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Free checking flourishes at credit unions
Checking » Credit Union » Free Checking Flourishes At Credit Unions
Free checking is alive and well, and credit unions are at least partially responsible.
What’s more, credit union checking fees appear to be plateauing, at least for now.
Bankrate’s 2014 Credit Union Checking Survey found that 72 percent of the nation’s 50 largest credit unions offer a free checking account, meaning the account charges no monthly service fees or point-of-sale transaction fees regardless of the balance.
The number of credit unions offering these free checking accounts has held steady for the past few years, although they are down slightly from 78 percent in 2010.
“This is good,” says Greg McBride, CFA, Bankrate’s senior financial analyst. “It means free checking accounts remain a staple of the product lineup at many credit unions, and they aren’t going away.”
In contrast, the percentage of free checking accounts at banks fell from 76 percent in 2009 to only 38 percent in 2013, according to Bankrate’s data. However, McBride says that the number of free bank checking accounts appears to be stabilizing.
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Even for those checking accounts that aren’t free, there are often ways to get around having to pay those fees. For instance, Alaska USA Federal Credit Union in Anchorage, Alaska, waives its $5 monthly service fee if a consumer uses direct deposit to put money into the checking account.
Factoring in those sorts of waivers, where a consumer has to meet conditions like signing on to e-statements or maintaining a minimum balance, the number of free checking accounts jumps to 96 percent.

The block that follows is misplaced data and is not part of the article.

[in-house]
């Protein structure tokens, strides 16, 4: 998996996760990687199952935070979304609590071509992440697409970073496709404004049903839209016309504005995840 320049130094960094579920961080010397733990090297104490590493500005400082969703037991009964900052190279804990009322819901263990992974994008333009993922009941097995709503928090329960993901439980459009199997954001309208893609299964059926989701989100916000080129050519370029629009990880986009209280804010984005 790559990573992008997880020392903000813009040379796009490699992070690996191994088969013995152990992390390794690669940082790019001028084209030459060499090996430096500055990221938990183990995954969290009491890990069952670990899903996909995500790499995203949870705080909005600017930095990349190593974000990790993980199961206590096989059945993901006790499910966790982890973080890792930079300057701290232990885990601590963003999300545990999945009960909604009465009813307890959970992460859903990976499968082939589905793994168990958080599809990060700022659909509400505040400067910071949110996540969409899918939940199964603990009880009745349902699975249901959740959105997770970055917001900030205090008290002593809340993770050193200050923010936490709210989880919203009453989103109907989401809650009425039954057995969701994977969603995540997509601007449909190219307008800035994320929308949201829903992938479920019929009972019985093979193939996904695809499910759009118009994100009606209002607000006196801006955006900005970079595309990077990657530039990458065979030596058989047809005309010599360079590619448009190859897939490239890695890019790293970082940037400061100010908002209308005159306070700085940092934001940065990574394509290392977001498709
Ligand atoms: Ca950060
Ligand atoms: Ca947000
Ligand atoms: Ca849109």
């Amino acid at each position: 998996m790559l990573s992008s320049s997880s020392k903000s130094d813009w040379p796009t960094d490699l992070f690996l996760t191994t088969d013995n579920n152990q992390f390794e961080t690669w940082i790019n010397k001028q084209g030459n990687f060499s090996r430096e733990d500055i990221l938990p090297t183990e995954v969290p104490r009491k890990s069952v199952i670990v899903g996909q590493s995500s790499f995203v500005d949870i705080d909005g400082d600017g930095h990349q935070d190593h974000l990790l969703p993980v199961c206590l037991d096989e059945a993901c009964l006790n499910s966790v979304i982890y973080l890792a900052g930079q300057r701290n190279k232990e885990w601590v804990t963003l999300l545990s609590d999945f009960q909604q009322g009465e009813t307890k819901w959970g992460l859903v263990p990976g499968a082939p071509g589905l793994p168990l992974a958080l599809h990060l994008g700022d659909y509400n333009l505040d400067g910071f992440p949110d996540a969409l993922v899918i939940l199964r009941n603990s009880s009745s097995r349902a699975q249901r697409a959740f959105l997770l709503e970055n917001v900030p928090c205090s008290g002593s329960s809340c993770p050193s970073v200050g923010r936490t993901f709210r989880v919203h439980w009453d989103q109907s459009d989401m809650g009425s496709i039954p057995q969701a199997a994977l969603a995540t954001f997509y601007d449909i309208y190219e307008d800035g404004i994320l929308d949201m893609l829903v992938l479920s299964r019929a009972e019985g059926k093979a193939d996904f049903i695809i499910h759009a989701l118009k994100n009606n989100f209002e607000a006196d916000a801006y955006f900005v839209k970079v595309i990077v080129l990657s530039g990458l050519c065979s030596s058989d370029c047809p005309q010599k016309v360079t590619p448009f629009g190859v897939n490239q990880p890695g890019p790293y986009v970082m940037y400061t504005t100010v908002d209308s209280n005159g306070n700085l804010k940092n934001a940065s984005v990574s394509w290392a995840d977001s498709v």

“For all the talk about the death of free checking, nothing could be further from the truth,” McBride says.
Credit unions’ orientation as not-for-profit cooperatives who are beholden to their members rather than to shareholders is a big reason why so many have maintained free checking, says Jim Burson, a senior director with Cornerstone Advisors, a financial industry consulting firm.
“It’s really a service orientation for members versus a sales orientation of banks,” Burson says. “You have (credit unions) saying, ‘I don’t want to fee my members to death.'”
Indeed, that focus on free checking and lower fees is a point of pride — and marketing — for credit unions.
“Credit unions and credit union members really value free checking as a service,” says Carrie Hunt, senior vice president of government affairs and general counsel for the National Association of Federal Credit Unions. “A lot of credit unions feel very strongly about maintaining that service even with tightening margins because it’s something that’s core to being a credit union.”
Fees remain steady
Bankrate’s survey, conducted Jan. 6-16, looked also at other fees from credit unions, finding that many stayed relatively steady over last year’s survey.